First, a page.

Phillip Sasse M.D.
Cardiac arrhythmias are common disorders affecting the rhythmicity of the heartbeat and can lead to hypotension, syncope, and even sudden cardiac death. My current research focuses on identification of new methods for diagnosis, treatment and understanding the mechanisms of cardiac arrhythmias using optogenetics and patient-specific induced pluripotent stem cells. Bradycardic arrhythmias are typically treated by the implantation of a cardiac pacemaker, which stimulates the heart electrically. My group has developed an alternative, optogenetic method to stimulate cardiomyocytes by light (Bruegmann T et al. Nature Methods 2010). We showed that light can be used for artifact-free, uniform and long-lasting stimulation with ...Read More
Paul G.A. Volders M.D., Ph.D., F.E.S.C.
David J. Christini Ph.D.
Atrial fibrillation (AF) is very difficult to study comprehensively in large-animal models, in part because it has several variants, is multi-factorial, and evolves over time and also because of the inherent technical difficulties of maging whole-atria electrophysiology in vivo. Predictive multiscale computational modeling can help to overcome such hurdles and help to evaluate potential pharmacological and device-based AF therapies. Because a multiscale atrial model is only as strong as its underlying cellular model, we are working to improve atrial cell model fidelity. To do so, we are applying dynamically rich electrophysiology protocols to human atrial cells and then using automated ...Read More
John M. Miller M.D.
Jonathan R. Silva Ph.D.
Guy Salama Ph.D.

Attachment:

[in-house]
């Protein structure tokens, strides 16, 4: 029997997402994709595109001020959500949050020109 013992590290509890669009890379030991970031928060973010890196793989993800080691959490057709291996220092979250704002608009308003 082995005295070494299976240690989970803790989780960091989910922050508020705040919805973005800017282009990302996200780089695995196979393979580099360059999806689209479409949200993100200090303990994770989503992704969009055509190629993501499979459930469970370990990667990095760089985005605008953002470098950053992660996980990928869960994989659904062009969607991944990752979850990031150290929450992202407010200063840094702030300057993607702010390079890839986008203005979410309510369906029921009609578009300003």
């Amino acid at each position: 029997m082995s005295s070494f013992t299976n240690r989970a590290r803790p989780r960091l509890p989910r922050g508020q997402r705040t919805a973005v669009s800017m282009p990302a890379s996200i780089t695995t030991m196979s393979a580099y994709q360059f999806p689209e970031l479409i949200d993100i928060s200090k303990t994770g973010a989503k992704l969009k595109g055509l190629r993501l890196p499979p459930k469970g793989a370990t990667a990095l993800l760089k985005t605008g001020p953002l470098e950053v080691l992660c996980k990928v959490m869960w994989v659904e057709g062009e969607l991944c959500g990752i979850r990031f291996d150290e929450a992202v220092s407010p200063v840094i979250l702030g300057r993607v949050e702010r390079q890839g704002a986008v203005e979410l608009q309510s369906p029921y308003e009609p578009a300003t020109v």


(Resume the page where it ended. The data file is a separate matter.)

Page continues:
Women have a longer baseline QTc than men, and are at higher risk (60-75%) for long QT syndrome (LQTS) than men. LQTS is characterized by sudden syncopal attacks, seizures, and sudden death. LQTS is associated with a form of polymorphic ventricular tachycardia, called Torsade de Pointes (TdP) which often leads to sudden death and remains a major health problem. TdP caused by the suppression of the fast component of the delayed rectifying K+ current, IKr results in repolarization delay and QT prolongation, called Long QT type 2 (LQT2). Sex differences in the propensity to LQT2 have been attributed to a ...Read More
Stacey Rentschler M.D., Ph.D
Timothy J. Kamp M.D., Ph.D., F.A.C.C.
Changes in the repolarization properties of cardiac muscle frequently underlie the increased susceptibility to ventricular arrhythmias in a variety of heart diseases, but the control of cardiac repolarization is incompletely understood. Abnormalities of repolarization resulting in action potential duration prolongation or shortening can be pro-arrhythmic. Multiple different ion channels in cardiomyocytes impact action potential repolarization, and the diversity of ion channels and regulatory pathways involved in repolarization is highlighted by the association of at least 13 distinct genes with the inherited long QT syndrome which is due to delayed repolarization. For example, mutations in the gene encoding caveolin-3 (Cav-3) have ...Read More
Xander Wehrens M.D., Ph.D., F.A.H.A., F.H.R.S.
Atrial fibrillation (AF) is the most common atrial arrhythmia in clinical practice. A combination of electrical, structural, and calcium handling remodeling contributes to the progression of AF from selfterminating episodes (paroxysmal AF) towards more persistent states (chronic AF). Dr. Wehrens will present new insights into the cellular mechanisms underlying arrhythmogenesis during the early phases of AF development. This work revealed distinct changes in calcium handling proteins as compared to those seen in more advanced (chronic) AF. In addition, new evidence will be presented implicating calcium leak from the sarcoplasmic reticulum as a key signal underlying some aspects of atrial remodeling ...Read More
Lior Gepstein M.D, Ph.D
Eli Rothenberg Ph.D.
James Weiss M.D.
Lori L. Isom Ph.D.
Calum A. MacRae M.D, Ph.D
Björn C. Knollmann M.D, Ph.D
Connexin43, plakophilin-2 and the sodium channel complex: Partners in a heartbeat. Arrhythmia mechanisms in ARVC
Mario Delmar M.D, Ph.D